Sunshine laws are one of many pieces of legislation intended to hold government authorities and business entities accountable to the populations they serve. Most people are familiar with open meeting policies and the need to maintain public records for posterity, but fewer understand the origins of these laws or how they work to protect consumers from unethical practices.
What Are Sunshine Laws?
Sunshine laws (sometimes known as “open records laws”) are regulations that require government entities and businesses to maintain public transparency in their dealings. These laws mandate that many official actions undertaken by businesses or government entities must be made available for public observation, participation, or inspection.
Common actions covered under sunshine laws include meetings, votes, deliberations, records and more. Sunshine laws also require government organizations to provide sufficient notice before public meetings and hold those meetings in a convenient, accessible location.
The federal sunshine law mandate can be traced back to 1976’s Government in the Sunshine Act, driven in part by the recent Watergate political scandal and increased demand to hold the federal government accountable to its citizens. However, this wasn’t the first sunshine law on record – California’s state sunshine law (The Brown Act) actually predates the federal mandate, enacted in 1953.
Who Must Comply With Sunshine Laws?
Sunshine laws can be thought of as an “umbrella” of mandates that affect entities differently. Sunshine laws vary from state to state in terms of their specific mandates, but all 50 U.S. states have enacted some form of open meeting law for their local and state governing bodies.
For example, sunshine laws in government generally relate to open meeting policies and ensuring that information is put into the public record. On the other hand, sunshine laws for businesses more often relate to financial reporting to bodies like the U.S. Securities and Exchange Commission (SEC).
Sunshine laws apply to different organizations in different ways, such as sunshine laws in the medical field that require manufacturers to report on which items have been provided to institutions or physicians along with the value of those items. While the specific application of sunshine laws will vary across industries, most businesses will be subject to sunshine law reporting in some capacity.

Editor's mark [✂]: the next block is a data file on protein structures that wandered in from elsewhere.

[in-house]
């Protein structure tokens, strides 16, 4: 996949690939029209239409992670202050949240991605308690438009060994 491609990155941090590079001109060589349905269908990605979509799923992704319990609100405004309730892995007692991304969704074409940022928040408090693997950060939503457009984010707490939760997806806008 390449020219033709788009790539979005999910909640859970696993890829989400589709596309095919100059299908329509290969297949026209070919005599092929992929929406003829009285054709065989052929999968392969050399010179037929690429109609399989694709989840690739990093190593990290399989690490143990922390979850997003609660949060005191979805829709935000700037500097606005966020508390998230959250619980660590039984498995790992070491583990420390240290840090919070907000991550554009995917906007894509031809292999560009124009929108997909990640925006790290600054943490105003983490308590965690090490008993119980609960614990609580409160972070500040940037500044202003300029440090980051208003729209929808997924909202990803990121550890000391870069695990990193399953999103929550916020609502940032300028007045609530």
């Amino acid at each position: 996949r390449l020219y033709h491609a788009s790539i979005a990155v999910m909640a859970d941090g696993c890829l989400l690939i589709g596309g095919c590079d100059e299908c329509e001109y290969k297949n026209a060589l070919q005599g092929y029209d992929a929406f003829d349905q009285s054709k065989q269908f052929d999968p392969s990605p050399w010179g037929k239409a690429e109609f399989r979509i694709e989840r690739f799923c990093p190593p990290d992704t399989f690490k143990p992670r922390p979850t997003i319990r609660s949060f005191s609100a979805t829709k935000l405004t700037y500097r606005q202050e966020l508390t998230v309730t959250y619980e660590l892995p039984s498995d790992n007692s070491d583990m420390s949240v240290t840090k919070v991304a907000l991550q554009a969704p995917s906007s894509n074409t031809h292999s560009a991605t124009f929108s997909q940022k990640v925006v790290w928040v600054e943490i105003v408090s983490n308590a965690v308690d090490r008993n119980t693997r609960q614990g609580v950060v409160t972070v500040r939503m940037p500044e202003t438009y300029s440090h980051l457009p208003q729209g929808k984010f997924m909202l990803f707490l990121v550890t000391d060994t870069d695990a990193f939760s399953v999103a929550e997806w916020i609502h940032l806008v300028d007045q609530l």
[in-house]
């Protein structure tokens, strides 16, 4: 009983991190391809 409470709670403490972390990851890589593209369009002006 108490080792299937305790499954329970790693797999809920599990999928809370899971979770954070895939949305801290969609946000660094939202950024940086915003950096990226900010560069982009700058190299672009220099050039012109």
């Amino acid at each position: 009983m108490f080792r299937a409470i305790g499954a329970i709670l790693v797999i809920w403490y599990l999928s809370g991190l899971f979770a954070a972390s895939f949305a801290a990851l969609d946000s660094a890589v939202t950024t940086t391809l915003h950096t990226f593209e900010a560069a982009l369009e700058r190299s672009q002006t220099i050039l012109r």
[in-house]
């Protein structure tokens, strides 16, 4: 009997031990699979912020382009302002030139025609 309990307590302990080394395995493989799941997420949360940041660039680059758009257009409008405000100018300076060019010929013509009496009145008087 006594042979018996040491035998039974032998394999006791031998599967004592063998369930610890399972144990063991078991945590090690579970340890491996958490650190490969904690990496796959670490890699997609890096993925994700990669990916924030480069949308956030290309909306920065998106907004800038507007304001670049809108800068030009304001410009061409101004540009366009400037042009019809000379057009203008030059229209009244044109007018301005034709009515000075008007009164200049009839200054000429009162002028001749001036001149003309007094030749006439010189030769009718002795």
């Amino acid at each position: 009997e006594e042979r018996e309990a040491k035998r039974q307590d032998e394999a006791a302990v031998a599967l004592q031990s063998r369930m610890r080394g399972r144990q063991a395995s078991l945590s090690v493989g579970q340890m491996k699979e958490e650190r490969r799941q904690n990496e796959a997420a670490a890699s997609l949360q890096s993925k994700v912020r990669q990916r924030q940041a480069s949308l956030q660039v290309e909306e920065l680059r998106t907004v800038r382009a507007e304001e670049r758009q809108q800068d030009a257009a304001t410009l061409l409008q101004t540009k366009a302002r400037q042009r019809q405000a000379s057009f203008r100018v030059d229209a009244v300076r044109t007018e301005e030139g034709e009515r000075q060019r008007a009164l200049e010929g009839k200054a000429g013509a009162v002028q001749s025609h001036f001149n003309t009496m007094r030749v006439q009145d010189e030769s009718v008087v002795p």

Why Are Sunshine Laws Important?
Sunshine laws bring visibility to practices and help foster an open business environment built on trust. They prevent organizations from holding important referendums in secret and help hold entities accountable to the public – thereby fostering a greater sense of public trust and more accountability.
Additionally, the laws are meant to promote ethical practices among businesses and ensure that the public can view actions and hold companies to those standards.
For example, the U.S. Freedom of Information Act (FOIA) allows citizens to request certain information on themselves that has been collected by the federal government. Sunshine laws hold organizations accountable and ensure that adequate records are being kept to fulfill such requests.
Are There Exceptions to Sunshine Laws?
While the language of sunshine laws is meant to minimize exceptions, there are a few instances protected from sunshine laws. Most notably, sunshine law reporting may not apply in the following scenarios:
- Active legal proceedings and certain aspects of law enforcement
- Issues pertaining to national security
- Certain commercial or financial trade secrets
- Communications considered protected or “privileged”
- Information that would lead to financial speculation or otherwise damage a company’s stability
- Certain disciplinary actions that may violate personal privacy
Sunshine laws may not apply to specific entities. For example, entities with the authority to create binding laws are subject to sunshine laws, but other entities (such as simple advisory boards) may not be held to these standards.
The Bottom Line
Sunshine laws are a consumer protection mandate meant to hold entities to a higher standard of transparency, ethical practices, and accountability. For citizens, it’s a powerful protection. For businesses, it represents another compliance mandate that must be accounted for. If your company falls under a sunshine law mandate (and most healthcare companies, enterprises, and government entities do), it pays to work with vendors that can guarantee thorough and accurate data management across business communications.
Companies around the world trust LeapXpert for this very task, leveraging our secure platform to capture, archive, and access critical data points as part of a broader compliance strategy. If you’re struggling to get a handle on your compliance goals, book a demo of our platform and put our software to the test!